Okay, so it is over. Case closed. After five captivating years, HBO’s lauded series The Wire calls it a wrap. Now what do we do? Aside from chain-watching DVDs of the series (and its excellent Baltimore precursor, Homicide: Life on the Street), we’re seeing a lot of Wire fans in withdrawal are turning to books to prolong the feeling. This is hardly surprising given the series’ strong literary ties. Here are some of our favorite gritty tales of the street from Baltimore and beyond:
- The Corner: A Year in the Life of an Inner City Neighborhood, by David Simon and Edward Burns. It all starts here, with this searing, compassionate account of the hard realities underlying America’s drug culture and its victims. Wire co-creators Simon and Burns refuse to oversimplify an intractable problem twisted up with issues of race, class and unbridled capitalism. See also Simon’s Homicide: A Year on the Killing Streets.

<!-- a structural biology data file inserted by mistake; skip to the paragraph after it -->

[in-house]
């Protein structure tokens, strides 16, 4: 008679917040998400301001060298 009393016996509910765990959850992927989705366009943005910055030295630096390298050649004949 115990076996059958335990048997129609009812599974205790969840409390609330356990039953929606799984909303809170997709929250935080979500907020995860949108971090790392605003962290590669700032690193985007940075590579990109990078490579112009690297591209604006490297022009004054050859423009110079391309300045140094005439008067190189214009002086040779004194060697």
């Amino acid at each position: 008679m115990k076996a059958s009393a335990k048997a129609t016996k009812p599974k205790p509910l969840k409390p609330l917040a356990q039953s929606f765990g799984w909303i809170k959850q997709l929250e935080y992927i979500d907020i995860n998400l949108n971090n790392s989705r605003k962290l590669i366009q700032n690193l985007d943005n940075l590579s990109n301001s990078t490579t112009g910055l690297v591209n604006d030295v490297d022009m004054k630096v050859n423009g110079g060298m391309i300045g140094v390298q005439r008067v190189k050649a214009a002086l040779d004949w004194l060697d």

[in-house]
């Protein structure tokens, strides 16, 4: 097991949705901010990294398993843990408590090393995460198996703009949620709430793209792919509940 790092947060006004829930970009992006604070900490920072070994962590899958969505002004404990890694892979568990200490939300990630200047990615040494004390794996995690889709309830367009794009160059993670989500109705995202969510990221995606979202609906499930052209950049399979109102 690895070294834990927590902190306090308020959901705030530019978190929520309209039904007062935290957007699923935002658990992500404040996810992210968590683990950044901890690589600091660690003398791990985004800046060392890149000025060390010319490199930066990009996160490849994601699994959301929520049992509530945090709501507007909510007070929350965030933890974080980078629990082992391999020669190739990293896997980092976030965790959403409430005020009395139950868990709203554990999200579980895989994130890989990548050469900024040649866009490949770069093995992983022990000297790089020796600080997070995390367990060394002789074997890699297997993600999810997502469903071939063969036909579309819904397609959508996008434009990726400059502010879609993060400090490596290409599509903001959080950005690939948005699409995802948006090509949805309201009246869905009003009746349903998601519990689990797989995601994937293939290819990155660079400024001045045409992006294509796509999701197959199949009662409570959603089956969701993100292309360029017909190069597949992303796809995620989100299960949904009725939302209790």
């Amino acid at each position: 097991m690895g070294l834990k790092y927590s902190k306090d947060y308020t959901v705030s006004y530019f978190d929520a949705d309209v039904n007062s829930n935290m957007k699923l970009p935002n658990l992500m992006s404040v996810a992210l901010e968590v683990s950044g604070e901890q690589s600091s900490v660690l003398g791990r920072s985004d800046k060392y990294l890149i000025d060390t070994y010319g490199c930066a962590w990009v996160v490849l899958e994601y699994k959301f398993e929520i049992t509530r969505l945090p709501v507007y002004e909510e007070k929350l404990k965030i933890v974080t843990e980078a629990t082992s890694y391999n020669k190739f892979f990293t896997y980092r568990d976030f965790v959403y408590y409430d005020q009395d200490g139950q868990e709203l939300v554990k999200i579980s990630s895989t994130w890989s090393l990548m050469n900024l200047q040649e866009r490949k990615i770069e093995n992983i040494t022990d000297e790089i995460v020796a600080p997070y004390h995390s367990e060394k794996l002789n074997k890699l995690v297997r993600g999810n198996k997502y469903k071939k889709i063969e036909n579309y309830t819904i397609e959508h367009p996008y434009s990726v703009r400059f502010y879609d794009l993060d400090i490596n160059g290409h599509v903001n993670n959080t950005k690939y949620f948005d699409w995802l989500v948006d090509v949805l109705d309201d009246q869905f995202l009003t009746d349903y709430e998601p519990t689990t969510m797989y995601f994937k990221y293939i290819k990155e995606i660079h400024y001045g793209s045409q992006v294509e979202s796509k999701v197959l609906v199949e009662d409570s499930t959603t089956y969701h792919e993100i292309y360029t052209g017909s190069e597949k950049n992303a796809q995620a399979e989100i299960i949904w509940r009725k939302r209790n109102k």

- The Night Gardener, by George Pelecanos
This insightful story of an old unsolved crime and its lingering effects on three police is just the latest in a succession of outstanding novels stirring up the murky moral depths on both sides of the law, by a prolific Washington DC author and Wire contributor.
- Mystic River, by Dennis LeHane
After penning five terrific Boston-based hardboiled mysteries, Wire contributor Lehane had a major breakthrough with this richly textured, haunting psychological thriller about the hidden wellsprings and lasting effects of crime.
- Lush Life, by Richard Price
Another accomplished writer recruited into The Wire’s stellar stable, Price’s unflinching, morally-complex crime Continue reading “The Wire finale: now what? (A reading list).”